Looks like folks at Adams and Reese are getting ready as there were three pro hac vice motions filed on their behalf by Williams and Connolly attorneys – the “Green Berets of high-stakes litigation,” according to the Legal Times.
Joining Bailey Smith and Stephen Kupperman of the NOLA firm Barrasso Usdin Kupperman Freeman And Sarver are two Williams and Connolly partners – Michael S Sundermeyer and Joseph M Terry along with associate Jason T. Wright.
Sally and NAAS give us your take on what this means.
Anita Lee of the Sun Herald heard the same thing I did, that Senator Dodd is ready to bargain. More observations tomorrow:
House leaders gathered with U.S. Rep. Gene Taylor Monday afternoon to say they will continue to support his efforts to pass multiple-peril insurance legislation for coastal residents.
House Speaker Nancy Pelosi indicated that if the U.S. Senate is unwilling to pass a bill offering wind coverage through the National Flood Insurance Program, a model project including Mississippi might be possible.
They said U.S. Sen. Chris Dodd, D-Conn., chairman of the powerful Senate Banking Committee, has indicated he is open to discussing a compromise measure. Continue reading “News Town Hall Meeting Style: Dodd Open to Compromise”
On my way out of town Friday, I filled my tank for $62.50 – exactly half of the monthly payment on my first car. I imagine State Farm policyholders in Florida are having similar thoughts about State Farm’s proposed rate increase.
After lowering rates 9 percent this year, State Farm, the state’s second largest home insurer, did an about-face Wednesday when it asked state regulators for permission to raise homeowners’ rates 47.1 percent on average.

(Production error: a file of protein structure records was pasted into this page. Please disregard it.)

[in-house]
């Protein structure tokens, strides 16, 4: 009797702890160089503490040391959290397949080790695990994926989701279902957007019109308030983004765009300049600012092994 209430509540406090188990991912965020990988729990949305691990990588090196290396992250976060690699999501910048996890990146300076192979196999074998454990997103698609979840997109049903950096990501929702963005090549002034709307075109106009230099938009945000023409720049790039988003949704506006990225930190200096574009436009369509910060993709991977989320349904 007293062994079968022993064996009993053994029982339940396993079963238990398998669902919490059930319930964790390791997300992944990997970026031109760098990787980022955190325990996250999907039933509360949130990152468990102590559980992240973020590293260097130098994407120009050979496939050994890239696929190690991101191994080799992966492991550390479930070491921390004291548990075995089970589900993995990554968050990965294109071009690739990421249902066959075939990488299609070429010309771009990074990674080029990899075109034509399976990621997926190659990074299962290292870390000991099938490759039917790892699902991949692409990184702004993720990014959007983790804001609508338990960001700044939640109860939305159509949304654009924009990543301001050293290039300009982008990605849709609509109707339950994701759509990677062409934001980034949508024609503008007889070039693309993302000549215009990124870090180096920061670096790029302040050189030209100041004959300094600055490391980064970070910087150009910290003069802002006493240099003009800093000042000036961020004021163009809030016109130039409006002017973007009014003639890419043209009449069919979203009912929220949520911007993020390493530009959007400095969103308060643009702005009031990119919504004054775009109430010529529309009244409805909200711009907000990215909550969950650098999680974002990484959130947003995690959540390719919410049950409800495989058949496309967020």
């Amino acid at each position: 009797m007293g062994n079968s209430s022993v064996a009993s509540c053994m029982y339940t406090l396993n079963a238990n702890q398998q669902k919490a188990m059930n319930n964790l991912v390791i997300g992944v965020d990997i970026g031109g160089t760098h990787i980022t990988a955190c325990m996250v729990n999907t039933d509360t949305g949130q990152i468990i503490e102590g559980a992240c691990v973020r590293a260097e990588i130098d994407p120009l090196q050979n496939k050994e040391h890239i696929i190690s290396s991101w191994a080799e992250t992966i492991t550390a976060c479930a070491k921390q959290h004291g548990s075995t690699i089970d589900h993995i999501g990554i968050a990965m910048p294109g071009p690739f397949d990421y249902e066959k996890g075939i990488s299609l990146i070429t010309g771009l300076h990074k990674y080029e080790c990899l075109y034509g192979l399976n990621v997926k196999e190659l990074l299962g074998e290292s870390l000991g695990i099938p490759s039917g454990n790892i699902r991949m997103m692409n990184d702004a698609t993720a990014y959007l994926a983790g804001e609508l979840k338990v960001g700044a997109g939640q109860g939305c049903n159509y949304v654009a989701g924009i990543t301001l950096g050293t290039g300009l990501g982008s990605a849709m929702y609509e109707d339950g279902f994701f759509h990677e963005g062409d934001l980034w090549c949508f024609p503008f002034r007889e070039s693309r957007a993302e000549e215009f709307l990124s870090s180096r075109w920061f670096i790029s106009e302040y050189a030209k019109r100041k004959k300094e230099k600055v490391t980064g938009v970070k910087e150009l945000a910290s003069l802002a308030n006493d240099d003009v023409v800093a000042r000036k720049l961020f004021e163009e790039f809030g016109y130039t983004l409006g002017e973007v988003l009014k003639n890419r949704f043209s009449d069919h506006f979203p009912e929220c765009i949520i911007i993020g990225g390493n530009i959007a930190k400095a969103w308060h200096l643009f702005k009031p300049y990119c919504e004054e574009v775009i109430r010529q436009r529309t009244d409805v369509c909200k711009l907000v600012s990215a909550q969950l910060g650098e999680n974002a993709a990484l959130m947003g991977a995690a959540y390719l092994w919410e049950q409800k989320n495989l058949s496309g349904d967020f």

The private insurer, with nearly 1 million policies statewide, said it isn’t generating enough cash to cover the claims that could result if a major hurricane strikes next year. In Hillsborough and Pinellas counties, State Farm has nearly 100,000 policyholders.
“Our current rates are inadequate and must change,” said Michael Grimes, a spokesman for State Farm Florida. “We’re making this filing so we can continue to do business in Florida.”
…State Farm Florida Insurance Co. says it needs to increase premiums to have the cash to pay claims if major storms strike.
The planned increase flies in the face of the Legislature’s efforts to curb property insurance prices that doubled or tripled in some cases after hurricanes in 2004 and 2005.
After I returned to my wired world on Sunday and saw Chip Merlin’s post, I realized I’d left town with this story still in draft – sorry – but now you get Chip’s perspective, Snookered Again, plus the news story. Continue reading “Florida homeowners slabbed by State Farm request for 47.1% average rate increase”
Even if not there officially I may see some Republicans like Comissioner Chaney or perhaps Senator Wicker tonight. In any case today’s event merited mention on the C-L editorial page as the quest for insurance solutions should indeed cut across party lines.
U.S. Speaker of the House Nancy Pelosi is scheduled to visit with a congressional delegation in tow on the Coast today in a repeat of last year, and it might not be pretty.
Pelosi came to a town meeting almost exactly a year ago to meet with victims of Hurricane Katrina.
Despite two years having passed since the storm hit Aug. 29, 2005, people at the Bay St. Louis meeting told story after story of private insurers and government only handing them more hardship.
The subject of insurance reform brought Pelosi and other Democrats then to tour the region and to tout a bill originated by 4th District U.S. Rep. Gene Taylor, D-Bay St. Louis. Continue reading “The Clarion Ledger Opines on Today's Pelosi Visit”
You heard about the government’s request to free star Beef Plant witness Sean Carothers here on Slabbed last week. H/T to HD at Phunk & Wagnalls for the email and breaking news post. Here is the Patsy Brumfield story.
Sean Carothers, who pleaded guilty to defrauding the Community Bank of Rankin County during construction of the Mississippi Beef Plant, will be out of federal prison soon to help the government in its prosecution of others accused in the scandal.
Carothers has been in a federal prison in Pensacola, Fla., since soon after his March 2007 guilty plea.
His release was ordered today by U.S. District Senior Judge Neal Biggers Jr., who reduced Carothers’ sentence to 12 months and one day, with the rest of be served on house arrest.
Biggers also ordered Carothers to report within two days of his release to the U.S. Probation Service in north Mississippi.
H/T to Cowboy for getting us yesterday’s lead off story from WWL TV.